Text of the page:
In keeping with the new format of www.missioalliance.org, we are adding a second post every week on Wed-Thursdays by other/former pastors of Life on the Vine Christian Community and our church planting network. This week Matt Tebbe is up again. Read about him here.
I came across this while reading up on Luke 15 (the three parables on lost things and what happens when they get found). Brilliant words on the act and reality of confession being at the heart of Christian spirituality:
What this parable (i.e. The Prodigal Father and Two Lost Sons) is saying is first of all that, as far as Jesus is concerned, repentance involves not the admission of guilt or the acknowledgement of fault but the confession of death...Confession is not a medicine leading to recovery. If we could recover – if we could say that beginning tomorrow or the week after next we would be well again – why then, all we would need to do would be apologize, not confess. We could simply say that we were sorry about the recent unpleasantness, but that, thank God and the resilience of our better instincts, it is all over now….
But we never recover. We die. And if we live again, it is not because the old parts of our life are jiggled back into line, but because without waiting for realignment, some wholly other life takes up residence in our death. Grace does not do things tit-for-tat; it acts finally and fully from the start.
Confession has nothing to do with getting ourselves forgiven. Confession is not a transaction, not a negotiation in order to secure forgiveness; it is the after-the-last grasp of a corpse that finally can afford to admit it’s dead and accept resurrection. Forgiveness surrounds us, beats upon us all our lives; we confess only to wake ourselves up to what we already have…We are not forgiven, therefore, because we made ourselves forgivable or even because we had faith; we are forgiven solely because there is a Forgiver. (Robert Farrar Capon Kingdom, Grace, Judgment, 296-297)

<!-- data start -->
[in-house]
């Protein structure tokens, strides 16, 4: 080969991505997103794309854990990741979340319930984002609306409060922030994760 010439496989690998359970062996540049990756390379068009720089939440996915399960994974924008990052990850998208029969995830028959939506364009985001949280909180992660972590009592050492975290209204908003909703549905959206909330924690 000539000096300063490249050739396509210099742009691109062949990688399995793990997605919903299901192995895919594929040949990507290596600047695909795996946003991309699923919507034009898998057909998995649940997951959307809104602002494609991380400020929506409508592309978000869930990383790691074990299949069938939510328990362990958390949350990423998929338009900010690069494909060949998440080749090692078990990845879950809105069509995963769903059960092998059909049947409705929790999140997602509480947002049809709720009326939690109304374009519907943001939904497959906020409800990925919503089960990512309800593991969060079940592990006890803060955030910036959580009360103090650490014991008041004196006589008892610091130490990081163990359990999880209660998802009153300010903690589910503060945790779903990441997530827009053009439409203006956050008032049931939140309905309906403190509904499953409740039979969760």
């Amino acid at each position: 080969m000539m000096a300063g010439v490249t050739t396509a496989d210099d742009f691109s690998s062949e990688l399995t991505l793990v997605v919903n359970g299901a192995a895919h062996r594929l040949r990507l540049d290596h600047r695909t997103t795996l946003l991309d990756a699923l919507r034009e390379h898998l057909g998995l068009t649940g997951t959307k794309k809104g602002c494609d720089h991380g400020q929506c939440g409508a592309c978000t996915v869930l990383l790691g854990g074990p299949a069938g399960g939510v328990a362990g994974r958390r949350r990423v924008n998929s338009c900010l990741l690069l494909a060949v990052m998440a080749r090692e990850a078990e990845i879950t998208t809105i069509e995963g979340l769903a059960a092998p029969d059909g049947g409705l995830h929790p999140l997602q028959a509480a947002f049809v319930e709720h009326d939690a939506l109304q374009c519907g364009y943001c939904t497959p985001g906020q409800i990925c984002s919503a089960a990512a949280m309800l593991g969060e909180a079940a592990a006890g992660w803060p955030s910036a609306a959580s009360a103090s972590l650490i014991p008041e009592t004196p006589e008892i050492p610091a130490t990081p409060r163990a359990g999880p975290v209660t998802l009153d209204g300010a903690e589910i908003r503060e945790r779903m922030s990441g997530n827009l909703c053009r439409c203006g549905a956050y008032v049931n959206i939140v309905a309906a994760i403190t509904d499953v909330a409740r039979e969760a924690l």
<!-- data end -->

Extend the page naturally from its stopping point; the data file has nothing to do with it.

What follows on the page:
- Confession is not an apology – nor a feeling bad. It is agreeing with God about who we really are. Confession is affirming that we are who God says we are. In sin we are dead. Death is the only reality in which one can receive forgiveness, resurrection, life, freedom. Any other reality in which we attempt confession (i.e. being really sorry, feeling really bad) makes confession into little more than how we manage our sin and our guilt. To confess is to accept and affirm God’s description of my reality – dead. There is no recovery from sin that doesn’t involve complete and utter death.
- God’s life only takes root in a soil void of other “life”. Just as fertile soil in a garden is made up of richly saturated compost (i.e. decayed organic material), so too the way we receive the grace and mercy and Life that God offers to us in Jesus is when we receive him in a death. But out of the hopeless, worthless, meritless ground of our death his grace and truth and life take root. His life becomes our life. A wholly other sort of life springs up from the decay of our life.
- Capon is an Episcopalian so he ties the forgiveness that is ours whether we accept it or not to our infant baptism. But I wonder if those who come from a tradition of adult baptism can still affirm the reality that we were saved 2,000 years ago. We may confess faith at 4, or 14, or 40. But that doesn’t save us. The Forgiver saves us – and he did this 2,000 years ago. Our confession of faith is based on that salvation that “surrounds us and beats upon us all our lives.”
- Confession is a release, a surrender, a submission of our rights to script who we are and how we’re doing. Confession is an openness, a relinquishing, a laying down. Confession is dying to the notion that we’re not dead. Confession is an embrace of your inner corpse. So we don’t have to kill ourselves with regret and remorse and guilt and shame – we simply are guilty, we simply are full of shame. Confession is the agreement that God saves us not by the fecundity of our own remorse and self-loathing but by the forgiveness and grace that takes root in one who understands that all she must do is receive.
What do you find striking about Capon’s understanding of confession?
Where do you see confusions and misunderstandings keeping us away from forgiveness and life in Christ?
How have you grown in your experience of confession that leads to lasting repentance and a new identity?